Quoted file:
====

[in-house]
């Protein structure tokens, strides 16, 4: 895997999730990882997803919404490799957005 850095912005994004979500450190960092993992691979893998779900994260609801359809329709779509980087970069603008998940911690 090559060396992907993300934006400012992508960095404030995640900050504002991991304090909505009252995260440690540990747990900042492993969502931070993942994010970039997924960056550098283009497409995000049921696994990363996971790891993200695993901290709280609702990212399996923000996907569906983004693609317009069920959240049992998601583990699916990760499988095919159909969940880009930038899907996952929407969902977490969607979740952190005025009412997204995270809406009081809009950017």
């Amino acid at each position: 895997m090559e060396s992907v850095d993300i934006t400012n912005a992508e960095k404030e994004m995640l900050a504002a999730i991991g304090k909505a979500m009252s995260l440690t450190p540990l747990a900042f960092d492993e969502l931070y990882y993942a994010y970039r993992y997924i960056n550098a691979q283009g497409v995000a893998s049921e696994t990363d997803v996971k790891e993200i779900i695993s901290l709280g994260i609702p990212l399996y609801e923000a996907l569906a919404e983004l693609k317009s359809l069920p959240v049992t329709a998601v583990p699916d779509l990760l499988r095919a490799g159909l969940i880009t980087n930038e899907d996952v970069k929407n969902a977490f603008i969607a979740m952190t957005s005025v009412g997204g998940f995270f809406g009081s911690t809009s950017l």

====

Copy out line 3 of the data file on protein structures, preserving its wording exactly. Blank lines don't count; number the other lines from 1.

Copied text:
């Amino acid at each position: 895997m090559e060396s992907v850095d993300i934006t400012n912005a992508e960095k404030e994004m995640l900050a504002a999730i991991g304090k909505a979500m009252s995260l440690t450190p540990l747990a900042f960092d492993e969502l931070y990882y993942a994010y970039r993992y997924i960056n550098a691979q283009g497409v995000a893998s049921e696994t990363d997803v996971k790891e993200i779900i695993s901290l709280g994260i609702p990212l399996y609801e923000a996907l569906a919404e983004l693609k317009s359809l069920p959240v049992t329709a998601v583990p699916d779509l990760l499988r095919a490799g159909l969940i880009t980087n930038e899907d996952v970069k929407n969902a977490f603008i969607a979740m952190t957005s005025v009412g997204g998940f995270f809406g009081s911690t809009s950017l």